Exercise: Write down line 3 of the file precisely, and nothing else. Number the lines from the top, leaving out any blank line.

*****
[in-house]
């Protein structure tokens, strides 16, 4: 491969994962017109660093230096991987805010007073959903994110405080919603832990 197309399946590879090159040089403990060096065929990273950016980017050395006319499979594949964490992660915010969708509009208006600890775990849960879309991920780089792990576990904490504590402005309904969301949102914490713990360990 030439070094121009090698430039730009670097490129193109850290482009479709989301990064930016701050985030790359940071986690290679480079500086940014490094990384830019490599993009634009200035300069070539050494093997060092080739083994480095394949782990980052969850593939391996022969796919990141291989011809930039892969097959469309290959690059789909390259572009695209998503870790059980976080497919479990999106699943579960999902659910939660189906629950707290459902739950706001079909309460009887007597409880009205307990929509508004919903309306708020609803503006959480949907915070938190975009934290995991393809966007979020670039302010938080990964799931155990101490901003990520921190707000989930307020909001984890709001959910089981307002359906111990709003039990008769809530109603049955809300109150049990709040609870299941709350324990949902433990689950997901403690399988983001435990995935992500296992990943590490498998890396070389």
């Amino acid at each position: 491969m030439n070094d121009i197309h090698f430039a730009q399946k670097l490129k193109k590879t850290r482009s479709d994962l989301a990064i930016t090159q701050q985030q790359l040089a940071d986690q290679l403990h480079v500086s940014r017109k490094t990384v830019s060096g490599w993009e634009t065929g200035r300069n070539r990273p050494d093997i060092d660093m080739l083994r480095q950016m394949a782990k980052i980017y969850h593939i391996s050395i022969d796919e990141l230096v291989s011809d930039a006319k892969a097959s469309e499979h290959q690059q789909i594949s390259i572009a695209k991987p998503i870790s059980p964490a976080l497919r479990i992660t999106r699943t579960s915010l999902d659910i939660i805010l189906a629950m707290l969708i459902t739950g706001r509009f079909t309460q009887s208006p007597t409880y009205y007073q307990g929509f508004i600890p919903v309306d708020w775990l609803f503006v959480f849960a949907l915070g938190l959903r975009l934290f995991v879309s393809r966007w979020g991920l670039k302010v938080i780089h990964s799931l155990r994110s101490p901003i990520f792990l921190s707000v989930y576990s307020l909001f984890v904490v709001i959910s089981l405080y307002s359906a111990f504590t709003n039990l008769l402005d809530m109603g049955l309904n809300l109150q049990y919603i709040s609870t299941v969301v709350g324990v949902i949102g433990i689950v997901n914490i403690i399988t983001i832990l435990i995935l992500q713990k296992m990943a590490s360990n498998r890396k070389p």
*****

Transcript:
């Amino acid at each position: 491969m030439n070094d121009i197309h090698f430039a730009q399946k670097l490129k193109k590879t850290r482009s479709d994962l989301a990064i930016t090159q701050q985030q790359l040089a940071d986690q290679l403990h480079v500086s940014r017109k490094t990384v830019s060096g490599w993009e634009t065929g200035r300069n070539r990273p050494d093997i060092d660093m080739l083994r480095q950016m394949a782990k980052i980017y969850h593939i391996s050395i022969d796919e990141l230096v291989s011809d930039a006319k892969a097959s469309e499979h290959q690059q789909i594949s390259i572009a695209k991987p998503i870790s059980p964490a976080l497919r479990i992660t999106r699943t579960s915010l999902d659910i939660i805010l189906a629950m707290l969708i459902t739950g706001r509009f079909t309460q009887s208006p007597t409880y009205y007073q307990g929509f508004i600890p919903v309306d708020w775990l609803f503006v959480f849960a949907l915070g938190l959903r975009l934290f995991v879309s393809r966007w979020g991920l670039k302010v938080i780089h990964s799931l155990r994110s101490p901003i990520f792990l921190s707000v989930y576990s307020l909001f984890v904490v709001i959910s089981l405080y307002s359906a111990f504590t709003n039990l008769l402005d809530m109603g049955l309904n809300l109150q049990y919603i709040s609870t299941v969301v709350g324990v949902i949102g433990i689950v997901n914490i403690i399988t983001i832990l435990i995935l992500q713990k296992m990943a590490s360990n498998r890396k070389p």